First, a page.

In the advertising world, I always hear people speak about the major importance of culture. You’ve got to take culture into account for your work and it definitely has to be mentioned in your about-page at least twice, or the SEO guy will feel left out. It’s a funny thing, this culture. What the hell do we mean with it?
Meriam Webster describes it as: “the customary beliefs, social forms, and material traits of a racial, religious, or social group.” While my old shit-I-forgot we-had-a-paper-due partner Wikipedia sees it as: “an umbrella term which encompasses the social behavior and norms found in human societies, as well as the knowledge, beliefs, arts, laws, customs, capabilities, and habits of the individuals in these groups.” Man, that’s a lot of words all together.
I believe we’ve come to a point where the word has grown larger than the definition. If culture was a campaign idea, what would the copy be? After spending years in art school, cracking my skull open over universal difficulties like this, I started writing. Since then I have come to realize that sometimes the answer to one idea is a different idea altogether.
In the advertising world, I rarely hear people speak about counterculture anymore. You’re not expected to bring it up during a meeting, unless you’re a sucker for giving long lectures that no one listens to. In which case, you should consider being a middle school teacher. Counterculture is something relatively disregarded by the industry’s vocabulary, although we’re all witnessing it from up close.
If culture would be a revolving door, counterculture would be the kid with the sticky hands pushing up against it, making it and everyone in its cycle come to a halt. Normally we would overrule the kid and the earth would continue turning as normal. Except we’re not looking at a little kid anymore. This is an adolescent, with slightly less sticky hands and a proclivity towards trouble. So, what do we do? The truth is, we are not in control of the door anymore.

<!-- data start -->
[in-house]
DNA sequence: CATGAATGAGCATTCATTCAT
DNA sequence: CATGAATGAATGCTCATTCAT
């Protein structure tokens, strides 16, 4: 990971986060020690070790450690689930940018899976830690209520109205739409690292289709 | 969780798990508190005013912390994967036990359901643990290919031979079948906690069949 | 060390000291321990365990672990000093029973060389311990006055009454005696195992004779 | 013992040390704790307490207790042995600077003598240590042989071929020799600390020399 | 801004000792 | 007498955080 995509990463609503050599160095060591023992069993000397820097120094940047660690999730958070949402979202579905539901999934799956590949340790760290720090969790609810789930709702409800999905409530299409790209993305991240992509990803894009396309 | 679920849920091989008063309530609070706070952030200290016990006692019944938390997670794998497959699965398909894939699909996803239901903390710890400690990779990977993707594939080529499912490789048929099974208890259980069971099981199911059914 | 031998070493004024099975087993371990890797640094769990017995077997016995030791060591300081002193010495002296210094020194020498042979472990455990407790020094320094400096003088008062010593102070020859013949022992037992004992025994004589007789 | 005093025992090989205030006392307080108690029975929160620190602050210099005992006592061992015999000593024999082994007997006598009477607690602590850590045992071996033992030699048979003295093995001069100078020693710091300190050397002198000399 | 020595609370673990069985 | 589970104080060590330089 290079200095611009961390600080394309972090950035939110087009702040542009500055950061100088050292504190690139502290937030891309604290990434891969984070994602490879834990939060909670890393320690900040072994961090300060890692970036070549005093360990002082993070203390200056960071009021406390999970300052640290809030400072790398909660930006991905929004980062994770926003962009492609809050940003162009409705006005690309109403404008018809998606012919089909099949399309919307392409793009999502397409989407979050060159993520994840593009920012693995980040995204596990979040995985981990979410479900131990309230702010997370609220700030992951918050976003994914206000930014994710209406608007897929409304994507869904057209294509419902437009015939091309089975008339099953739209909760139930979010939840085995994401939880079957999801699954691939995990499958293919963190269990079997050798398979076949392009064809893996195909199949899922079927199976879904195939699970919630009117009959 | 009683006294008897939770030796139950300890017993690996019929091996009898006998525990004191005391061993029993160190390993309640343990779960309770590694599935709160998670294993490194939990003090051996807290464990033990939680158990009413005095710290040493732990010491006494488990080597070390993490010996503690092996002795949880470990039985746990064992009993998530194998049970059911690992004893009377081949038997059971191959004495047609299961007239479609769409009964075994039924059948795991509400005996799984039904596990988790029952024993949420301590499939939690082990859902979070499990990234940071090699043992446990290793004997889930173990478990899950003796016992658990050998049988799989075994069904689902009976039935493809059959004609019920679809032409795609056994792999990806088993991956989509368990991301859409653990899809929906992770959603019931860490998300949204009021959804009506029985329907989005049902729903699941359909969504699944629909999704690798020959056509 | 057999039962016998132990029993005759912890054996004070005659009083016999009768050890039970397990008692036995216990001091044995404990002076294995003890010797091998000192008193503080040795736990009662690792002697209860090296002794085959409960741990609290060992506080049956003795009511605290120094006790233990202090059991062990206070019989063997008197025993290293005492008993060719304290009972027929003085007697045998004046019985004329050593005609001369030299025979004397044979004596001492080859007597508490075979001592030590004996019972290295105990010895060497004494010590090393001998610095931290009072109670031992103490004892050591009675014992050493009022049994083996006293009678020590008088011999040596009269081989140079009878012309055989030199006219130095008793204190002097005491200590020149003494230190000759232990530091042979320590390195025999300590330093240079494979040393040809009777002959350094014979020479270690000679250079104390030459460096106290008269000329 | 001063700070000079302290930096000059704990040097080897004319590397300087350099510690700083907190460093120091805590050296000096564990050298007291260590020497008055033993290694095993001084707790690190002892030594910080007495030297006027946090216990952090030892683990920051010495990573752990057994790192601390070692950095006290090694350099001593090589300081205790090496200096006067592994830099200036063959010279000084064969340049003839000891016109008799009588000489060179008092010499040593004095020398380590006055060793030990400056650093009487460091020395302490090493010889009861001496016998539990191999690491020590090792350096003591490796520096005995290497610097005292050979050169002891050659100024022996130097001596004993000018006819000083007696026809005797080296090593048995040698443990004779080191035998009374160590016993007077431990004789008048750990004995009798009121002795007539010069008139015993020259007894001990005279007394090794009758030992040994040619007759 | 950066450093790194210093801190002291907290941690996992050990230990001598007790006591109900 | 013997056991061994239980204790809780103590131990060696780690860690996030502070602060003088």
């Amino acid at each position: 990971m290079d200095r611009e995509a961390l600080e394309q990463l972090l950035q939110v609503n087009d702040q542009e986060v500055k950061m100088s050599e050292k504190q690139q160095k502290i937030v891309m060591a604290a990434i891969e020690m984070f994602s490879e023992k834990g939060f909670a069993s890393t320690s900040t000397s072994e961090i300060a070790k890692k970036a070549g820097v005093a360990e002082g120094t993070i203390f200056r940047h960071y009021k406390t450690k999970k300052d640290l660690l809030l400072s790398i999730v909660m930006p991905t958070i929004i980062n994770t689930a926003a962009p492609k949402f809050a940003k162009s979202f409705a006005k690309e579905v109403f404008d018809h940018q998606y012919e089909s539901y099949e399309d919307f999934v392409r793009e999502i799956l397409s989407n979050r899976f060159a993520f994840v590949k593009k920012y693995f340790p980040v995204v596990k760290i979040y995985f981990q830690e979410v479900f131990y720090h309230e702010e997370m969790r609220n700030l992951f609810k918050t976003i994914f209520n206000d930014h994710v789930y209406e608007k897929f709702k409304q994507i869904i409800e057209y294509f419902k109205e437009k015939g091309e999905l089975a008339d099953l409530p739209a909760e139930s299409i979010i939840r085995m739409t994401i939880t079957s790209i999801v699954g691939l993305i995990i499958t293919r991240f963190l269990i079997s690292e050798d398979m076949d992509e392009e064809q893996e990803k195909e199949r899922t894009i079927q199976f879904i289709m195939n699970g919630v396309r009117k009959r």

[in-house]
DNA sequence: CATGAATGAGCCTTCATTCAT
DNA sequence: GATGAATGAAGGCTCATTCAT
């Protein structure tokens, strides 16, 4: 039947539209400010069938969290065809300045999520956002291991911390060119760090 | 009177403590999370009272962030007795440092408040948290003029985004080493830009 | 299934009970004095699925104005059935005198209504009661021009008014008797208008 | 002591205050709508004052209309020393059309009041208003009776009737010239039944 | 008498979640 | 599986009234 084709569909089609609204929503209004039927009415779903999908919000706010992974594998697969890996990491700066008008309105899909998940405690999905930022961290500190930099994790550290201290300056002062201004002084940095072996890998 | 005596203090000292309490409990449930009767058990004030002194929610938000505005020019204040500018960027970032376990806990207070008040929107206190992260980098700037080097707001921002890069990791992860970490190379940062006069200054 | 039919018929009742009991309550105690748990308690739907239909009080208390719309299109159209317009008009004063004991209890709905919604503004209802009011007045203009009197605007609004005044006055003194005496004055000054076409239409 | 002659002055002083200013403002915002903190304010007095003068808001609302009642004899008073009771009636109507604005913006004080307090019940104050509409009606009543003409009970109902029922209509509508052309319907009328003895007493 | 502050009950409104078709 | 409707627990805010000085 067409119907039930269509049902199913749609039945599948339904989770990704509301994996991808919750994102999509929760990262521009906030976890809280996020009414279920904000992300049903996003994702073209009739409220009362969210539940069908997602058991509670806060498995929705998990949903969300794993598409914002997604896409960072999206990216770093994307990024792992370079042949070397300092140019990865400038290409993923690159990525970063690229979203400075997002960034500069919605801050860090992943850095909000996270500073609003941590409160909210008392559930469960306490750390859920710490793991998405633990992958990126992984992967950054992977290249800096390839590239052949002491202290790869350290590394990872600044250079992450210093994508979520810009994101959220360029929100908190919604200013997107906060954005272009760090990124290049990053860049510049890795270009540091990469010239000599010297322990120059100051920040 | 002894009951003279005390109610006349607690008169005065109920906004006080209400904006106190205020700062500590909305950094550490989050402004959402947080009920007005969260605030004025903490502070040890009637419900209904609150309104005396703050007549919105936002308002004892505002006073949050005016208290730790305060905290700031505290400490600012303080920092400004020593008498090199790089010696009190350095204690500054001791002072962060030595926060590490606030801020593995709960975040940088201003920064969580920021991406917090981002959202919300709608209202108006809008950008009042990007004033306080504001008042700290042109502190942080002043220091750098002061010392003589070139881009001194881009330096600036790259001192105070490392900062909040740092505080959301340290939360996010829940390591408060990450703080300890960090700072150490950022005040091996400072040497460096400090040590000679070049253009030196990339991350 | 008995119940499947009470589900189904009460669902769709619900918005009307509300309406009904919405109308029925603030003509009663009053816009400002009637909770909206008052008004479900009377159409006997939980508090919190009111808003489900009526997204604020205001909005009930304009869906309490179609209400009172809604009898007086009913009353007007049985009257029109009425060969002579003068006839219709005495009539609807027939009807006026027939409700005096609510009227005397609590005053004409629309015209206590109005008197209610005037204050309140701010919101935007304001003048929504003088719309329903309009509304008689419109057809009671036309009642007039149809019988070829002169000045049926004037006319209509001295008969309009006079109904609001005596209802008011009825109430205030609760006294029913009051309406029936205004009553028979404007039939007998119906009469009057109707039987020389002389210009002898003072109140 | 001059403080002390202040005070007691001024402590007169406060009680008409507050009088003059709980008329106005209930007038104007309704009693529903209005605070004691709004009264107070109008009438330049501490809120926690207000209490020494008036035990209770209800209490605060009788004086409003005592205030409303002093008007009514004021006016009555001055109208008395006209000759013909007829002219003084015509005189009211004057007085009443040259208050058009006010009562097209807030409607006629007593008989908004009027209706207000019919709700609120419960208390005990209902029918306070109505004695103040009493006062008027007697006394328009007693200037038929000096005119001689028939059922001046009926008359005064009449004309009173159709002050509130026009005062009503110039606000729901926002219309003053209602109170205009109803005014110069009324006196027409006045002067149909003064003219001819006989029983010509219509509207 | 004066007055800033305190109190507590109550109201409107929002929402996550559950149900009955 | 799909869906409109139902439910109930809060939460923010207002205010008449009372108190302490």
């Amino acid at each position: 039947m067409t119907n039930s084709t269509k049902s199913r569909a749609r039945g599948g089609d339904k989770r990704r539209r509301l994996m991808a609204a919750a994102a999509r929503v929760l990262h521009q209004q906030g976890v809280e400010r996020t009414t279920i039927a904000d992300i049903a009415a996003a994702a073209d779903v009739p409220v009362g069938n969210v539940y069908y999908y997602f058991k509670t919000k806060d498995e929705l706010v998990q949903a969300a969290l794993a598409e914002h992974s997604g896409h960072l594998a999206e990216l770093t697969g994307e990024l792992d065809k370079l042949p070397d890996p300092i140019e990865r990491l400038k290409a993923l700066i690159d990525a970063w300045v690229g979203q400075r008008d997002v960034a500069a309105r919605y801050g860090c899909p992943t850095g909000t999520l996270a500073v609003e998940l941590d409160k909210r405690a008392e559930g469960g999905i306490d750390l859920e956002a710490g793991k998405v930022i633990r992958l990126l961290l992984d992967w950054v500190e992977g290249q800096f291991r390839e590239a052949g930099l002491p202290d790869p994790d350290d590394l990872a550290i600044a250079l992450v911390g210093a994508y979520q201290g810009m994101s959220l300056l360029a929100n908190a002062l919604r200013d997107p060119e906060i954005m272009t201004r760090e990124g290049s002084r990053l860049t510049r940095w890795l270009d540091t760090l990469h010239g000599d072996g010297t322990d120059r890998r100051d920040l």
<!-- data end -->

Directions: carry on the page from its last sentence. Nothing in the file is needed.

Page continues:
We live in a world that starts to increase on these ‘adolescents’. Youngsters putting their actions where their mouth is, because money is mostly out of the question. It’s a whole generation that is starting to question all the things that we currently view as ‘culture’. In fact, the rise of this phenomenon is creating a kind of culture on its own. That’s where I personally believe counterculture finds its definition.
I could use this section, telling you about all the relevant things happening today that could serve as an example. From protests, to wars. But I’d rather leave that up to the newspapers. The way I’m looking at it is this: we should probably be mindful of where we stand. Culture is not just a term anymore, it’s an idea. And for every idea, there’s an opposing one. The question is: which one are we going to really buy into?
I’m well aware counterculture is not a new thing. Especially in advertising, which has been co-creating this movement for centuries. Culture and counterculture will always be revolving around one another like conspiracy thinkers at a flat earth convention. One instigates another and so the circle (obviously unlike the earth) is round.
But something really interesting is happening this time around. Counterculture seems to be creating itself. It has been weaponized by new communication tools like TikTok, Snapchat & Instagram, which has become part of its creative language. A language in which, let’s be honest, we can barely authentically express ourselves. This means for the first time in a pretty long cycle, counterculture is having the upper hand and has found the influence to completely swipe up the future.
If your doubting the extend of this influence, then think about how an infamous social media celebrity like Logan Paul ever managed to strong-arm himself a place in the ring with Floyd Mayweather.
What does this mean for us in the creative field? I think we still have a unique opportunity to help steer this unstoppable shift in culture, but it requires us to also put in action where our mouth is. It requires us to over-estimate our youngsters and under-estimate our convictions. Perhaps it means convincing our clients that language has changed, but that it only opens the door for copy to be even more engaging & inclusive. Perhaps culture will not be what we remember it to be, but it can still become what we envision it to be.